Sign language interpreters at our church are placed in good visual lines to both read and see what is happening. More than one interpreter is needed, and they trade off, sometime with specialty in music for which they have been given words to an anthem or Bible reading for which they have been given advance references. Theological terms are different from regularly signed words, and references are available to help with this. Our church had several signing classes, and about eight persons became minimally proficient and some went on to do advanced study. If you hire interpreters, it costs from $100 up for a few hours, so this becomes a budget item for the general church rather than the worship budget. We also had a speech reading class that helped persons learn to place ideas under a topic for clues to what they were hearing.
Our minister uses big screen power point phrases and verses as illustration of his sermon. This helps speech readers understand categories and idea tags. Make sure the ministers face is well lighted and not in shadow.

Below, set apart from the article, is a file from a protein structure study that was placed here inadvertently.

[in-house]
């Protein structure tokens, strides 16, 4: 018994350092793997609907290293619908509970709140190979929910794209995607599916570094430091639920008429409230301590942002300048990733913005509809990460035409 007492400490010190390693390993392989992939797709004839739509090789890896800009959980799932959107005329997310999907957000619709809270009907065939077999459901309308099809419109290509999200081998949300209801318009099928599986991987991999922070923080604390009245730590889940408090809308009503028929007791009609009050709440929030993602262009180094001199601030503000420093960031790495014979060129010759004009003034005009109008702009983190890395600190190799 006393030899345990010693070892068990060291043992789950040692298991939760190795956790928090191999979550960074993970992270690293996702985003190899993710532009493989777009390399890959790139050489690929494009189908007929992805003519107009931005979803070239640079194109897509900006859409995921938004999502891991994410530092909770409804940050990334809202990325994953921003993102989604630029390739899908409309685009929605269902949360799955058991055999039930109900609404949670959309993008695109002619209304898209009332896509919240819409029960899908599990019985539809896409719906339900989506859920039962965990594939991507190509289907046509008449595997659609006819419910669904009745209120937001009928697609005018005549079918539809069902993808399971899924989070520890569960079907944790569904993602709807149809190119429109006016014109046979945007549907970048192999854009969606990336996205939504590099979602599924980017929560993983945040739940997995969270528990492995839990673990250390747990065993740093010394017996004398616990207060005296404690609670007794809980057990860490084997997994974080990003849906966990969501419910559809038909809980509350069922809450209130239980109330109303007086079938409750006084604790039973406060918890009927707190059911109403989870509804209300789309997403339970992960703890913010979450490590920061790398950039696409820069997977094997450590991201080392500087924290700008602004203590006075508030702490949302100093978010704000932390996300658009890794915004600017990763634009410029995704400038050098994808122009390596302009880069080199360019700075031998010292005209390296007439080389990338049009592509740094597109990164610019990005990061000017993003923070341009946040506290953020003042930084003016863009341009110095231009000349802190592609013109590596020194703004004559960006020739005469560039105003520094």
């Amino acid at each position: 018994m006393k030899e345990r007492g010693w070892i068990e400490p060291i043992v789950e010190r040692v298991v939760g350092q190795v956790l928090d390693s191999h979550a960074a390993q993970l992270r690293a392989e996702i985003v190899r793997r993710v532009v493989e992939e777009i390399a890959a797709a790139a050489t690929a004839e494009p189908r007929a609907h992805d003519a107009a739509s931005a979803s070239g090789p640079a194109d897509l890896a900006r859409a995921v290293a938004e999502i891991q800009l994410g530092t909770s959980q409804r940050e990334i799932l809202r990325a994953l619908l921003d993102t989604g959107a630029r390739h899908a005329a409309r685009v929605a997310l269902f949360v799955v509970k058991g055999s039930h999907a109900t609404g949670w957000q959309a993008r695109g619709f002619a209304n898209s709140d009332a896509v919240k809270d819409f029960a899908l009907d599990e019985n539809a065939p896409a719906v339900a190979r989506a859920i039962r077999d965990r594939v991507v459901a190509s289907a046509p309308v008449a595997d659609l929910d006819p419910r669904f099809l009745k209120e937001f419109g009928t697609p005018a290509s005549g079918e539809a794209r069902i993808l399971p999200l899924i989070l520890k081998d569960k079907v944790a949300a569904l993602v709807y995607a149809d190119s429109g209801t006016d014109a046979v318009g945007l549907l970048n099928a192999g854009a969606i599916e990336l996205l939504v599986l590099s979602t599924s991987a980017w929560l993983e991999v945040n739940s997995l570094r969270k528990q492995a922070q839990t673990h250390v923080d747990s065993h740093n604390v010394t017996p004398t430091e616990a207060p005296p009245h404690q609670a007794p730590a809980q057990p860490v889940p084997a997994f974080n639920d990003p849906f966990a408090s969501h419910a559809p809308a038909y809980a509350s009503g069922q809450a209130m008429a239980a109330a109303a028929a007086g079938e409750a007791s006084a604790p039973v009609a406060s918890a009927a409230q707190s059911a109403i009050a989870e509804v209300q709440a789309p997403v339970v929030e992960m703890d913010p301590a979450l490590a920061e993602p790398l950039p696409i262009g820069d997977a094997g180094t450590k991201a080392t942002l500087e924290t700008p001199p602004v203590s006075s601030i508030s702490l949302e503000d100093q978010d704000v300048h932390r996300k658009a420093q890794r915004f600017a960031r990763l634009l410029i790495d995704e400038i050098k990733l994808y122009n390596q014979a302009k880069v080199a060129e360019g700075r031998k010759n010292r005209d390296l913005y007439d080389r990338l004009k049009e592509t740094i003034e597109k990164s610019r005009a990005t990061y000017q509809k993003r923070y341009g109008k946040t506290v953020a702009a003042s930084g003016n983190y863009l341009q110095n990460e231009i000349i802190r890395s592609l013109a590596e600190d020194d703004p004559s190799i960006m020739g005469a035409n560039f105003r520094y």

A big need for persons with hearing impairments of any kind is socialization. Invite a group of persons who use sign language to lunch. Laugh at yourself at the awkward mistakes. The act of caring enough to do this sends a message of its own. Teach Sunday school teachers to use white board idea words and other visuals to help persons in their groups who are losing their hearing.
I hope this helps the persons who responded with questions on this topic.